Adding to the problem for Sanders is that Obama’s strategy – maxing out caucus states – only works once. Clinton’s campaign simply wasn’t prepared for it and they weren’t prepared for a campaign that went beyond Super Tuesday. They are prepared this time, poorly perhaps, but prepared. The close race in Iowa shows it.
Here’s the bottom line. When you fight the party’s candidate, you need to seriously knock them down to break the view that they are invincible. Obama did that with a completely unexpected 8% victory. A near miss or narrow victory by Sanders does not do that, so it will be very, very hard to trigger a mass migration that needs to happen over the next month for a Sanders win.
What do we learn if we examine the history of Black presidential candidates? By my count, we’ve had three serious Black GOP candidates and maybe four serious Black Democratic party candidates. Among the Republicans, we have Ben Carson (2016), Herman Cain (2012), and Alan Keyes (1996, 2000, 2008). On the Democratic side, Barack Obama (2008, 2012), Carol Mosley Braun (2000), Jesse Jackson (1988), and Shirley Chisholm (1972). By “serious,” I mean actually had their names on the ballot in at least one state. I toss in Herman Cain, who suspended his campaign before the Iowa caucus, because he attracted serious attention in polls.
The first thing to observe is that serious Black presidential candidates are incredibly serious people. We have multiple Harvard graduates, a world famous brain surgeon, a US ambassador, a major social movement leader, and a fairly successful business executive. This probably reflects a selection effect. Since running for president is extremely expensive, Black candidates probably need to pass a higher bar than majority candidates.
The second thing you notice is that the GOP and Democratic Black candidates differ wildly in their relationship to the American political system. GOP Black candidates have almost no experience in electoral politics and Alan Keys had only one electoral victory in his career, the 1992 GOP senate primary in Maryland. He has never held elected office in his career. In contrast, aside from the presidential elections, Democratic candidates have scored two senate wins, multiple state legislature wins, and multiple House wins.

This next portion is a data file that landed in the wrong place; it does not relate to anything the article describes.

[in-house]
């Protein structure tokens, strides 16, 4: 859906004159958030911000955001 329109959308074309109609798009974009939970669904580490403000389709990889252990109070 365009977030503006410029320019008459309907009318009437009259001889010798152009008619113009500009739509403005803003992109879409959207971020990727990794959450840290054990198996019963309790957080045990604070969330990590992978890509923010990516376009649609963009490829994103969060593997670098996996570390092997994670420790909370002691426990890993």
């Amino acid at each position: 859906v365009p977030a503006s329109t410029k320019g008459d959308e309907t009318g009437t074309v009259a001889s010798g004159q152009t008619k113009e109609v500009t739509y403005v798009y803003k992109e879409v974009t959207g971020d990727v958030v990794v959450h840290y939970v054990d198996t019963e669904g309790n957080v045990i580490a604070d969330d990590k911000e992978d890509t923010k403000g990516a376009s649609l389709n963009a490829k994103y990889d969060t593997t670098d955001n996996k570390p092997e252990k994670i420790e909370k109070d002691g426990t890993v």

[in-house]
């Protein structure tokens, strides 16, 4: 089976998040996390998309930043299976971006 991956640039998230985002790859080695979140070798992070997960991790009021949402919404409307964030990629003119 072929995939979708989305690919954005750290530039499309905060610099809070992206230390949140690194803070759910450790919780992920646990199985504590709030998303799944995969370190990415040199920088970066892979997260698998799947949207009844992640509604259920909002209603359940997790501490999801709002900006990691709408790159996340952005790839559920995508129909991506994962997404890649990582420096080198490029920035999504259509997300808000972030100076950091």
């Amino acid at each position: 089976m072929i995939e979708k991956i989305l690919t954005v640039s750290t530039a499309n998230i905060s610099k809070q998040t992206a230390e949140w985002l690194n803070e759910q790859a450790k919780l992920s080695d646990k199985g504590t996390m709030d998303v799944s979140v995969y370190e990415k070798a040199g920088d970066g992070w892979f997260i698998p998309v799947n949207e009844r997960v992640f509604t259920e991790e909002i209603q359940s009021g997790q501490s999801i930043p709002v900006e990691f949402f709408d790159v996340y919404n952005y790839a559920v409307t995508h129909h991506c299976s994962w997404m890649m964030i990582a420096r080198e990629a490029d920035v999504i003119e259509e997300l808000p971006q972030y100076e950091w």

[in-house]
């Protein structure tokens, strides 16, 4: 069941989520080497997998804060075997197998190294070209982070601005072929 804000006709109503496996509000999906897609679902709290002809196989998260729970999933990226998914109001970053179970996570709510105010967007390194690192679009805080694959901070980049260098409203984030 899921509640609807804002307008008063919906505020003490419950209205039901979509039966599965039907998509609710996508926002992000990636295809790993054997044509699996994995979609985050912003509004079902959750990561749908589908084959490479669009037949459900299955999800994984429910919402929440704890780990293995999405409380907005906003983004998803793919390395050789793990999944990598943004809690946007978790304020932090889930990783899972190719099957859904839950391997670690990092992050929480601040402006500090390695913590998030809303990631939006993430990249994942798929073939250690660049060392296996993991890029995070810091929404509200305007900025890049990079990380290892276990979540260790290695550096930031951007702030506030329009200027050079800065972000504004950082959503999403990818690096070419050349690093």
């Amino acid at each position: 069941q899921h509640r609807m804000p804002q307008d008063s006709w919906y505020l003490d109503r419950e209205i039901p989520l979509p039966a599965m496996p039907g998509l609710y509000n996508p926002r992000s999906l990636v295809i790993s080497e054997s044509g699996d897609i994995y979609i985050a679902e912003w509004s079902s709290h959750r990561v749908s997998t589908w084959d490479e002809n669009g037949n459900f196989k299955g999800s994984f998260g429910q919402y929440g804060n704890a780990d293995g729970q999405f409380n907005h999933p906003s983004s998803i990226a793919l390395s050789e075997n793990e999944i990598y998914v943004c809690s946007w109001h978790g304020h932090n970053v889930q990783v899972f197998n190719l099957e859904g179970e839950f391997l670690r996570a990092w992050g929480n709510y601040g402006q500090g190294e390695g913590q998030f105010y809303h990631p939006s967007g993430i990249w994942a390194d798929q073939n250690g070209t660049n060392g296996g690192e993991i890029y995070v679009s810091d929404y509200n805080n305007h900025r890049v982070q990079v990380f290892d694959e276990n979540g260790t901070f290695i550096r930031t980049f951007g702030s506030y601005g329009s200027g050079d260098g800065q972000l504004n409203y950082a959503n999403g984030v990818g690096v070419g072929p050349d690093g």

The third thing you notice is that the GOP has never thrown its support behind its Black candidates to the same degree as the Democrats. No Black GOP candidate has a won a state and Alan Keyes peaked at about 5% in the 2000 GOP primary. In contrast, the Democrats have often supported Black candidates. Obviously, Obama won the 2008 nomination by taking 29 states. Jesse Jackson won nine states and a few additional contests. Chisholm did not win states outright, she did receive majority votes from a number of state delegations at the nominating convention and in a non-binding vote, won New Jersey. Carol Mosley Braun is the only “serious” candidate who did not receive much support, even polling fourth in the DC primary of 2000 and then dropping out quickly.
I draw two conclusions from this history. Although political scientists have described African Americans as a “captured” constituency within the Democratic party, they are also still very influential. Candidates can emerge from that constituency and they can compete. In contrast, Blacks are a very small portion of the GOP and seem disconnected from the routine work of the political party. The second conclusion is that the disconnect between minority voters and the mainstream of the GOP is not rigid. Latinos are a small faction of the GOP and yet they’ve managed to field to two serious candidates in this cycle. It shows, in my view, that while the GOP is currently the nativist party, their is some variation in how that plays out.